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I have to display text in Hindi (or any regional language) on the browser screens. I will be getting this text from the database.

For this I started at a very basic level with the following:

String escapedStr = "\\u0905\\u092d\\u0940 \\u0938\\u092e\\u092f \\u0939\\u0948 \\u091c\\u0928\\u0924\\u093e";
String hindiText = StringEscapeUtils.unescapeJava(escapedStr);
return hindiText;

I am able to get the Hindi text perfectly fine in the variable hindiText. But when I print it on eclipse console or on the browser screen I get only ???? ?? ??

I set the default character encoding of my browser as well as my eclipse console to UNICODE(UTF-8). But still no success.

Can anyone help me solve this? What setting am I missing?

Just fyi - I am able to open hindi websites in my browser. So language settings is not an issue.


As I am using JSP files for my views, I have added the following to my web.xml for setting the character encoding globally. Ref: Followed this


But still no success!

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If you get ???? ?? ?? both with the literal and database, then you can probably rule out the database. Judging from the fact that you are getting an ASCII question mark per character outside common default charsets, there is probably some configuration that you are missing. –  Esailija Feb 8 '13 at 12:18
yeah am not worried about the database for now. As mentioned in the code, I am assuming a hard coded string (which I will get from DB) and convert it into a string which i can display on screen. I am also checking what config i have missed. –  DarkKnightFan Feb 8 '13 at 12:21

3 Answers 3

But when I print it on eclipse console or on the browser screen I get only ???? ?? ??

As to Eclipse part, you need to tell it to use UTF-8 for its stdout console. You can set that by Window > Preferences > General > Workspace > Text File Encoding.

enter image description here

As to the JSP part, you need to tell it to use UTF-8 to write HTTP response body. You can set that by either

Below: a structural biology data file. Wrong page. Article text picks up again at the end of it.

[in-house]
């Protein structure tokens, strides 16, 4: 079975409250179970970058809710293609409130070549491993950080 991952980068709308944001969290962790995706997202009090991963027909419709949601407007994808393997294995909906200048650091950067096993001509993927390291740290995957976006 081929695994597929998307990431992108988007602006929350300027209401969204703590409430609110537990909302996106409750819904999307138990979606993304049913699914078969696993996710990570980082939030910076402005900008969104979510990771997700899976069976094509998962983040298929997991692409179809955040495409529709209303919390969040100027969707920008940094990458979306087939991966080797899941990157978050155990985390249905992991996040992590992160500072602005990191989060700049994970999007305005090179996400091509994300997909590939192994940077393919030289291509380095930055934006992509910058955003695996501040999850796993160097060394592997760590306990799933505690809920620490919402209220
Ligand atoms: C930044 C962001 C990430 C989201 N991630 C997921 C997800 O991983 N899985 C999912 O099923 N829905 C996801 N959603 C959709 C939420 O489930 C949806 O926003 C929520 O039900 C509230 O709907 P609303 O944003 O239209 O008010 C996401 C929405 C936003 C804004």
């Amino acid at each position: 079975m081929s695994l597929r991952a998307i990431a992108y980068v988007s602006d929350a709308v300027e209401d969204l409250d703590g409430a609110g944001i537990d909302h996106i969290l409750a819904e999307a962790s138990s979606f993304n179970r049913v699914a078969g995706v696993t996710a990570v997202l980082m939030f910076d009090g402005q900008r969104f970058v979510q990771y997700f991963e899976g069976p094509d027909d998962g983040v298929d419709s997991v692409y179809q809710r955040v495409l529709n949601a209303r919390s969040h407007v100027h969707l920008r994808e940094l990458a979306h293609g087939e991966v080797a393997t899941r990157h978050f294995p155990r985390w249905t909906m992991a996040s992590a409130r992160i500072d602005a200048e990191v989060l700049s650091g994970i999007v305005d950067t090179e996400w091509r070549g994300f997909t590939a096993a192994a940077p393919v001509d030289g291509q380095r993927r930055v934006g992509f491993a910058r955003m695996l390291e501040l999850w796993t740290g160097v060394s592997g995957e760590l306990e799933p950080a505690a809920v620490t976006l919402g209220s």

<%@page pageEncoding="UTF-8"%>

in every individual JSP, or applicationwide by


in web.xml.

See also:

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Does the text file encoding affect anything else than ...text file encoding? Because his text file is exactly the same in UTF-8 as it is in any of those encodings except UTF-16 variants. –  Esailija Feb 8 '13 at 15:03
@Esailija: as said, it also affects the stdout encoding (the stdout is where System.out points to). –  BalusC Feb 8 '13 at 18:47
@BalusC I have tried the above mentioned steps in case of eclispse and JSP both. But I am still getting the same output on both of them. Am I missing something here? –  DarkKnightFan Feb 11 '13 at 4:28
Works fine for me. What if you do String hindiText = "अभी समय है जनता"; System.out.println(hindiText);? –  BalusC Feb 11 '13 at 12:00

use your code this way


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it gives the same output. –  DarkKnightFan Feb 8 '13 at 12:25
Still @scofield has a point, no need to use StringEscapeUtils. –  Joop Eggen Feb 8 '13 at 14:29
@JoopEggen true but it's still effectively the same program (so it cannot solve anything), therefore it needs to be a comment or deleted –  Esailija Feb 8 '13 at 15:02

The problem is that the output streams you use probably have the "default" encoding of your platform. On windows, this is often some crappy MS 8-bit code page.

Make it a habit to print your text through PrintWriters, and make sure they are created with the correct encoding.

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